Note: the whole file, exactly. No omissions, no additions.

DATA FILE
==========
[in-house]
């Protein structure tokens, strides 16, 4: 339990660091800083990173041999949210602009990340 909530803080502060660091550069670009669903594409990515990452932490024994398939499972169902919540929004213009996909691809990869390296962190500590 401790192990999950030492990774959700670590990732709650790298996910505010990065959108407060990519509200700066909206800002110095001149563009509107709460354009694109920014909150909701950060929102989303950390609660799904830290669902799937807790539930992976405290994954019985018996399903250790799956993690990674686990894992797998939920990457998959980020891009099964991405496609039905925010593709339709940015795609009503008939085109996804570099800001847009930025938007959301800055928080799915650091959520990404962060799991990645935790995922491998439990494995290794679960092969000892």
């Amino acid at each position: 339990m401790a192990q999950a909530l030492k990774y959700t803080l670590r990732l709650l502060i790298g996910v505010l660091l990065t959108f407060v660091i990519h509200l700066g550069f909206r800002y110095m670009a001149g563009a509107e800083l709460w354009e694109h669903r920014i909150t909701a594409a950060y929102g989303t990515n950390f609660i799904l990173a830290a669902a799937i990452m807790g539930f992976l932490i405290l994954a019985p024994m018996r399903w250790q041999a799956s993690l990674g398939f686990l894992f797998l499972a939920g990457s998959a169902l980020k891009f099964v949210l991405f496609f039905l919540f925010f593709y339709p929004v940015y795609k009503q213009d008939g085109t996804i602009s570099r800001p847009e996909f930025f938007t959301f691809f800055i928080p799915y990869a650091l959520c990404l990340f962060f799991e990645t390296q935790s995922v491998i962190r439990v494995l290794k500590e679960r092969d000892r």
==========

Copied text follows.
[in-house]
């Protein structure tokens, strides 16, 4: 339990660091800083990173041999949210602009990340 909530803080502060660091550069670009669903594409990515990452932490024994398939499972169902919540929004213009996909691809990869390296962190500590 401790192990999950030492990774959700670590990732709650790298996910505010990065959108407060990519509200700066909206800002110095001149563009509107709460354009694109920014909150909701950060929102989303950390609660799904830290669902799937807790539930992976405290994954019985018996399903250790799956993690990674686990894992797998939920990457998959980020891009099964991405496609039905925010593709339709940015795609009503008939085109996804570099800001847009930025938007959301800055928080799915650091959520990404962060799991990645935790995922491998439990494995290794679960092969000892």
């Amino acid at each position: 339990m401790a192990q999950a909530l030492k990774y959700t803080l670590r990732l709650l502060i790298g996910v505010l660091l990065t959108f407060v660091i990519h509200l700066g550069f909206r800002y110095m670009a001149g563009a509107e800083l709460w354009e694109h669903r920014i909150t909701a594409a950060y929102g989303t990515n950390f609660i799904l990173a830290a669902a799937i990452m807790g539930f992976l932490i405290l994954a019985p024994m018996r399903w250790q041999a799956s993690l990674g398939f686990l894992f797998l499972a939920g990457s998959a169902l980020k891009f099964v949210l991405f496609f039905l919540f925010f593709y339709p929004v940015y795609k009503q213009d008939g085109t996804i602009s570099r800001p847009e996909f930025f938007t959301f691809f800055i928080p799915y990869a650091l959520c990404l990340f962060f799991e990645t390296q935790s995922v491998i962190r439990v494995l290794k500590e679960r092969d000892r």